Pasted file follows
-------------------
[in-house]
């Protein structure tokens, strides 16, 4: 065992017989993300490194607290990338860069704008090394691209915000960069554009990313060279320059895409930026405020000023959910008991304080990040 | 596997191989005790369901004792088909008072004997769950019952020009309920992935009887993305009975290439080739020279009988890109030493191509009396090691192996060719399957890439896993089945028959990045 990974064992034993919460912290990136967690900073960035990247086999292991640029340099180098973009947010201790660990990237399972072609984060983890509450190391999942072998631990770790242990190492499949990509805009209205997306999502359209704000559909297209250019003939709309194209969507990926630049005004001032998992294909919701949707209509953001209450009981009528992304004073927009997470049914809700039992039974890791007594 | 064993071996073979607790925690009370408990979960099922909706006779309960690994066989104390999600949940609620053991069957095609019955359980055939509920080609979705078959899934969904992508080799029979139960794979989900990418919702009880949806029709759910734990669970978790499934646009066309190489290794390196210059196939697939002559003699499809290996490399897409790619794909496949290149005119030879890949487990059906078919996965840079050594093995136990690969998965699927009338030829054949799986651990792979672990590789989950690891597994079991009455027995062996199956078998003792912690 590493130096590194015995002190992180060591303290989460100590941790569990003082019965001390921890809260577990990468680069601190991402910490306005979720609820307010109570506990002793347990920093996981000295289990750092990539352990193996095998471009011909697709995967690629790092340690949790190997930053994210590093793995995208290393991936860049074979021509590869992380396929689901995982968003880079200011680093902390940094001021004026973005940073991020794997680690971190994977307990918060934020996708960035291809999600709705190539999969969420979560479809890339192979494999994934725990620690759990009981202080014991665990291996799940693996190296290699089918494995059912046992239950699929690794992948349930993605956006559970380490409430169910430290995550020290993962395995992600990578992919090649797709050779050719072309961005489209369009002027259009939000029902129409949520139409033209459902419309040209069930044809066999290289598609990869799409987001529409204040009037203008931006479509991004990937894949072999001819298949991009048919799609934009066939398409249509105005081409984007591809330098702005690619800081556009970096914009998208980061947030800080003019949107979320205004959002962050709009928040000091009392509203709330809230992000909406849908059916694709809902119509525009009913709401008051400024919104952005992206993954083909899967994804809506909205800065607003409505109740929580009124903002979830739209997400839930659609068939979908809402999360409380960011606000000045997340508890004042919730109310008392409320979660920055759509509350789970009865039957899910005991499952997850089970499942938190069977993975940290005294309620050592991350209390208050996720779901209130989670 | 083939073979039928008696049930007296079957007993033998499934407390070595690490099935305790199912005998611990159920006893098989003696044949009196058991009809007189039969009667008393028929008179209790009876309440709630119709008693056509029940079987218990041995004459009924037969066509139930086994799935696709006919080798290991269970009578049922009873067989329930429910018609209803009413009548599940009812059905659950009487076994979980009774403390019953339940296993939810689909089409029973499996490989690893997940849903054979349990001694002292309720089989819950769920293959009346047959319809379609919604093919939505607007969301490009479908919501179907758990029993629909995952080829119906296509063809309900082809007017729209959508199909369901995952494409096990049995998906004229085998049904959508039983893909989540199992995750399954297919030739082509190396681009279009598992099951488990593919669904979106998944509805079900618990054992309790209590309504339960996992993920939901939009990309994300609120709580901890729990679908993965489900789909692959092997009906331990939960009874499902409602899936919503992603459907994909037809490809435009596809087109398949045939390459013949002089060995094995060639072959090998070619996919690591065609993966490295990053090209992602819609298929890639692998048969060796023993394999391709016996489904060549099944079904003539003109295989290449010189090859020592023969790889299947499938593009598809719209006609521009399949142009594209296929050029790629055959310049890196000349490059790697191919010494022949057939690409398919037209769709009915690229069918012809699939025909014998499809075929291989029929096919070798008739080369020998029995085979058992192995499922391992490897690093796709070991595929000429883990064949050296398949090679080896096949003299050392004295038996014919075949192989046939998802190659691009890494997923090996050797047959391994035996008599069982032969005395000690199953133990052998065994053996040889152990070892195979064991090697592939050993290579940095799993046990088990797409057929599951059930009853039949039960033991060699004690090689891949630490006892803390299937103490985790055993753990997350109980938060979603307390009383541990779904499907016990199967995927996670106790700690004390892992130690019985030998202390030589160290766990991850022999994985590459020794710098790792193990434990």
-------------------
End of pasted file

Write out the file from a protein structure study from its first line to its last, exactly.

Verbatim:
[in-house]
């Protein structure tokens, strides 16, 4: 065992017989993300490194607290990338860069704008090394691209915000960069554009990313060279320059895409930026405020000023959910008991304080990040 | 596997191989005790369901004792088909008072004997769950019952020009309920992935009887993305009975290439080739020279009988890109030493191509009396090691192996060719399957890439896993089945028959990045 990974064992034993919460912290990136967690900073960035990247086999292991640029340099180098973009947010201790660990990237399972072609984060983890509450190391999942072998631990770790242990190492499949990509805009209205997306999502359209704000559909297209250019003939709309194209969507990926630049005004001032998992294909919701949707209509953001209450009981009528992304004073927009997470049914809700039992039974890791007594 | 064993071996073979607790925690009370408990979960099922909706006779309960690994066989104390999600949940609620053991069957095609019955359980055939509920080609979705078959899934969904992508080799029979139960794979989900990418919702009880949806029709759910734990669970978790499934646009066309190489290794390196210059196939697939002559003699499809290996490399897409790619794909496949290149005119030879890949487990059906078919996965840079050594093995136990690969998965699927009338030829054949799986651990792979672990590789989950690891597994079991009455027995062996199956078998003792912690 590493130096590194015995002190992180060591303290989460100590941790569990003082019965001390921890809260577990990468680069601190991402910490306005979720609820307010109570506990002793347990920093996981000295289990750092990539352990193996095998471009011909697709995967690629790092340690949790190997930053994210590093793995995208290393991936860049074979021509590869992380396929689901995982968003880079200011680093902390940094001021004026973005940073991020794997680690971190994977307990918060934020996708960035291809999600709705190539999969969420979560479809890339192979494999994934725990620690759990009981202080014991665990291996799940693996190296290699089918494995059912046992239950699929690794992948349930993605956006559970380490409430169910430290995550020290993962395995992600990578992919090649797709050779050719072309961005489209369009002027259009939000029902129409949520139409033209459902419309040209069930044809066999290289598609990869799409987001529409204040009037203008931006479509991004990937894949072999001819298949991009048919799609934009066939398409249509105005081409984007591809330098702005690619800081556009970096914009998208980061947030800080003019949107979320205004959002962050709009928040000091009392509203709330809230992000909406849908059916694709809902119509525009009913709401008051400024919104952005992206993954083909899967994804809506909205800065607003409505109740929580009124903002979830739209997400839930659609068939979908809402999360409380960011606000000045997340508890004042919730109310008392409320979660920055759509509350789970009865039957899910005991499952997850089970499942938190069977993975940290005294309620050592991350209390208050996720779901209130989670 | 083939073979039928008696049930007296079957007993033998499934407390070595690490099935305790199912005998611990159920006893098989003696044949009196058991009809007189039969009667008393028929008179209790009876309440709630119709008693056509029940079987218990041995004459009924037969066509139930086994799935696709006919080798290991269970009578049922009873067989329930429910018609209803009413009548599940009812059905659950009487076994979980009774403390019953339940296993939810689909089409029973499996490989690893997940849903054979349990001694002292309720089989819950769920293959009346047959319809379609919604093919939505607007969301490009479908919501179907758990029993629909995952080829119906296509063809309900082809007017729209959508199909369901995952494409096990049995998906004229085998049904959508039983893909989540199992995750399954297919030739082509190396681009279009598992099951488990593919669904979106998944509805079900618990054992309790209590309504339960996992993920939901939009990309994300609120709580901890729990679908993965489900789909692959092997009906331990939960009874499902409602899936919503992603459907994909037809490809435009596809087109398949045939390459013949002089060995094995060639072959090998070619996919690591065609993966490295990053090209992602819609298929890639692998048969060796023993394999391709016996489904060549099944079904003539003109295989290449010189090859020592023969790889299947499938593009598809719209006609521009399949142009594209296929050029790629055959310049890196000349490059790697191919010494022949057939690409398919037209769709009915690229069918012809699939025909014998499809075929291989029929096919070798008739080369020998029995085979058992192995499922391992490897690093796709070991595929000429883990064949050296398949090679080896096949003299050392004295038996014919075949192989046939998802190659691009890494997923090996050797047959391994035996008599069982032969005395000690199953133990052998065994053996040889152990070892195979064991090697592939050993290579940095799993046990088990797409057929599951059930009853039949039960033991060699004690090689891949630490006892803390299937103490985790055993753990997350109980938060979603307390009383541990779904499907016990199967995927996670106790700690004390892992130690019985030998202390030589160290766990991850022999994985590459020794710098790792193990434990």